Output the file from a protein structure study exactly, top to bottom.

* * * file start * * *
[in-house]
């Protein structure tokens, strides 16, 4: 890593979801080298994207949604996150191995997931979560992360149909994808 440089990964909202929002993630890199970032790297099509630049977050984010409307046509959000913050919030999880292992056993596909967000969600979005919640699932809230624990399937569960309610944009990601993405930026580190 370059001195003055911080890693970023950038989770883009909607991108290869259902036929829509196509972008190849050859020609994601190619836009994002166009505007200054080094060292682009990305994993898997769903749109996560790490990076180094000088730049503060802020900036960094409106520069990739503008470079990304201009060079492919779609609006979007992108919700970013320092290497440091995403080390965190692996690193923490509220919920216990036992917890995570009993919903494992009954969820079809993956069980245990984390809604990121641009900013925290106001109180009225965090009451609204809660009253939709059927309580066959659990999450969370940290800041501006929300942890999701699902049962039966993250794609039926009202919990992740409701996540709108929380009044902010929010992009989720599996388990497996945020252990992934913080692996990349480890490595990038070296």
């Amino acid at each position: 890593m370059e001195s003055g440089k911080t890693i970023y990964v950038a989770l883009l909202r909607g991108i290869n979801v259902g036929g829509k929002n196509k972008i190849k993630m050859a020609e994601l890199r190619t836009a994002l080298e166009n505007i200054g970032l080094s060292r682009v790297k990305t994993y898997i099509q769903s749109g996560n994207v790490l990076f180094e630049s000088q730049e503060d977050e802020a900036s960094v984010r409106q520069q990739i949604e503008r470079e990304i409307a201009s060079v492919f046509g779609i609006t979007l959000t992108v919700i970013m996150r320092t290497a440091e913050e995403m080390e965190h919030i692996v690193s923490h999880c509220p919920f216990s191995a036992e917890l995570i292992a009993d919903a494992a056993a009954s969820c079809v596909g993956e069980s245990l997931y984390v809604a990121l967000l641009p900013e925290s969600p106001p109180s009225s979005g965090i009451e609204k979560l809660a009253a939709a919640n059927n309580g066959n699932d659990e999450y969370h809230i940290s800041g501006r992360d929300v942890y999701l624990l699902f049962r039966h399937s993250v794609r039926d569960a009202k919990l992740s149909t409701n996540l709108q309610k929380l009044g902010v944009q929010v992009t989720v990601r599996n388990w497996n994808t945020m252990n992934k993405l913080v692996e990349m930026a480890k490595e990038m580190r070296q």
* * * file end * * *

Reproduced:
[in-house]
């Protein structure tokens, strides 16, 4: 890593979801080298994207949604996150191995997931979560992360149909994808 440089990964909202929002993630890199970032790297099509630049977050984010409307046509959000913050919030999880292992056993596909967000969600979005919640699932809230624990399937569960309610944009990601993405930026580190 370059001195003055911080890693970023950038989770883009909607991108290869259902036929829509196509972008190849050859020609994601190619836009994002166009505007200054080094060292682009990305994993898997769903749109996560790490990076180094000088730049503060802020900036960094409106520069990739503008470079990304201009060079492919779609609006979007992108919700970013320092290497440091995403080390965190692996690193923490509220919920216990036992917890995570009993919903494992009954969820079809993956069980245990984390809604990121641009900013925290106001109180009225965090009451609204809660009253939709059927309580066959659990999450969370940290800041501006929300942890999701699902049962039966993250794609039926009202919990992740409701996540709108929380009044902010929010992009989720599996388990497996945020252990992934913080692996990349480890490595990038070296």
């Amino acid at each position: 890593m370059e001195s003055g440089k911080t890693i970023y990964v950038a989770l883009l909202r909607g991108i290869n979801v259902g036929g829509k929002n196509k972008i190849k993630m050859a020609e994601l890199r190619t836009a994002l080298e166009n505007i200054g970032l080094s060292r682009v790297k990305t994993y898997i099509q769903s749109g996560n994207v790490l990076f180094e630049s000088q730049e503060d977050e802020a900036s960094v984010r409106q520069q990739i949604e503008r470079e990304i409307a201009s060079v492919f046509g779609i609006t979007l959000t992108v919700i970013m996150r320092t290497a440091e913050e995403m080390e965190h919030i692996v690193s923490h999880c509220p919920f216990s191995a036992e917890l995570i292992a009993d919903a494992a056993a009954s969820c079809v596909g993956e069980s245990l997931y984390v809604a990121l967000l641009p900013e925290s969600p106001p109180s009225s979005g965090i009451e609204k979560l809660a009253a939709a919640n059927n309580g066959n699932d659990e999450y969370h809230i940290s800041g501006r992360d929300v942890y999701l624990l699902f049962r039966h399937s993250v794609r039926d569960a009202k919990l992740s149909t409701n996540l709108q309610k929380l009044g902010v944009q929010v992009t989720v990601r599996n388990w497996n994808t945020m252990n992934k993405l913080v692996e990349m930026a480890k490595e990038m580190r070296q």